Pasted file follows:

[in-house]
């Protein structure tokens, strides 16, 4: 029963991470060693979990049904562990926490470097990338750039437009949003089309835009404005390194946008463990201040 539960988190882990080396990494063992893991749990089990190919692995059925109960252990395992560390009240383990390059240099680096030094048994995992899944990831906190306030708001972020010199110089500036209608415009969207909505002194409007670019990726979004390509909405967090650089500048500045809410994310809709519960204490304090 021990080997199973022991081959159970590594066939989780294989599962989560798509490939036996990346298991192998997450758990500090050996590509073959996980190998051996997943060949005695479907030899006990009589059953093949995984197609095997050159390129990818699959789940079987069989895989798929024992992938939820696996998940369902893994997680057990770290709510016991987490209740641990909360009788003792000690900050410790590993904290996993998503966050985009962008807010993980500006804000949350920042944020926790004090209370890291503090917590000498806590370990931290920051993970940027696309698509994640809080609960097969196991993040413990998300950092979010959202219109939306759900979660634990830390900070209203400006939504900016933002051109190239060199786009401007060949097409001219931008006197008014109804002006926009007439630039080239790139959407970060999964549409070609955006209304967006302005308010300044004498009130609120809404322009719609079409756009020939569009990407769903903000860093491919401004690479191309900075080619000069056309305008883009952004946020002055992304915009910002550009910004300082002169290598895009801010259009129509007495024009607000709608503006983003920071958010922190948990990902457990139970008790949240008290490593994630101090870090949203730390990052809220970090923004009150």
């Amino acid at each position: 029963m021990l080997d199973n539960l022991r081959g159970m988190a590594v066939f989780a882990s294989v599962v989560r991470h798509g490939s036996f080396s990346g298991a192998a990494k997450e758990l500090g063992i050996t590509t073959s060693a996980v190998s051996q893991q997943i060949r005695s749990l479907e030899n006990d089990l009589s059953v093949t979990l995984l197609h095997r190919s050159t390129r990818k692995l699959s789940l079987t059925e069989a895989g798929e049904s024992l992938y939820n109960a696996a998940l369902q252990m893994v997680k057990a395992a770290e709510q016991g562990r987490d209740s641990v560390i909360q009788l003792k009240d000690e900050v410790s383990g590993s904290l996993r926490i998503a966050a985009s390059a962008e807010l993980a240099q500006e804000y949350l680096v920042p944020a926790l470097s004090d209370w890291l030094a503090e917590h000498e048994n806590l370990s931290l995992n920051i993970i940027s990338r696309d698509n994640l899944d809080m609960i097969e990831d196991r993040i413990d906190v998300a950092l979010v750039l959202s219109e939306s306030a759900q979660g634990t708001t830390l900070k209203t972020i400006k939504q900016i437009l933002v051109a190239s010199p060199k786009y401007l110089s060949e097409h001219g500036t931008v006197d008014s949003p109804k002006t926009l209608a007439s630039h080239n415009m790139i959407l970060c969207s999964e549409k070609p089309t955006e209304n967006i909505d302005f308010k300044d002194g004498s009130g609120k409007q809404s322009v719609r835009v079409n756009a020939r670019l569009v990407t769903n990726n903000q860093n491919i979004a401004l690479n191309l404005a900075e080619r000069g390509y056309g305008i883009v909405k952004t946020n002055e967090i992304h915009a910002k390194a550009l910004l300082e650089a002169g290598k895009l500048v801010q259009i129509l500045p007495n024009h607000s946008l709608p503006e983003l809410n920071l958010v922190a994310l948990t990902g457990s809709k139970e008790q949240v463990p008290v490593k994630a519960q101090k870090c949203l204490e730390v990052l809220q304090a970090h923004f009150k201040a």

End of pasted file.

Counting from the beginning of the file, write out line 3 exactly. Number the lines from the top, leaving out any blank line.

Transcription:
């Amino acid at each position: 029963m021990l080997d199973n539960l022991r081959g159970m988190a590594v066939f989780a882990s294989v599962v989560r991470h798509g490939s036996f080396s990346g298991a192998a990494k997450e758990l500090g063992i050996t590509t073959s060693a996980v190998s051996q893991q997943i060949r005695s749990l479907e030899n006990d089990l009589s059953v093949t979990l995984l197609h095997r190919s050159t390129r990818k692995l699959s789940l079987t059925e069989a895989g798929e049904s024992l992938y939820n109960a696996a998940l369902q252990m893994v997680k057990a395992a770290e709510q016991g562990r987490d209740s641990v560390i909360q009788l003792k009240d000690e900050v410790s383990g590993s904290l996993r926490i998503a966050a985009s390059a962008e807010l993980a240099q500006e804000y949350l680096v920042p944020a926790l470097s004090d209370w890291l030094a503090e917590h000498e048994n806590l370990s931290l995992n920051i993970i940027s990338r696309d698509n994640l899944d809080m609960i097969e990831d196991r993040i413990d906190v998300a950092l979010v750039l959202s219109e939306s306030a759900q979660g634990t708001t830390l900070k209203t972020i400006k939504q900016i437009l933002v051109a190239s010199p060199k786009y401007l110089s060949e097409h001219g500036t931008v006197d008014s949003p109804k002006t926009l209608a007439s630039h080239n415009m790139i959407l970060c969207s999964e549409k070609p089309t955006e209304n967006i909505d302005f308010k300044d002194g004498s009130g609120k409007q809404s322009v719609r835009v079409n756009a020939r670019l569009v990407t769903n990726n903000q860093n491919i979004a401004l690479n191309l404005a900075e080619r000069g390509y056309g305008i883009v909405k952004t946020n002055e967090i992304h915009a910002k390194a550009l910004l300082e650089a002169g290598k895009l500048v801010q259009i129509l500045p007495n024009h607000s946008l709608p503006e983003l809410n920071l958010v922190a994310l948990t990902g457990s809709k139970e008790q949240v463990p008290v490593k994630a519960q101090k870090c949203l204490e730390v990052l809220q304090a970090h923004f009150k201040a």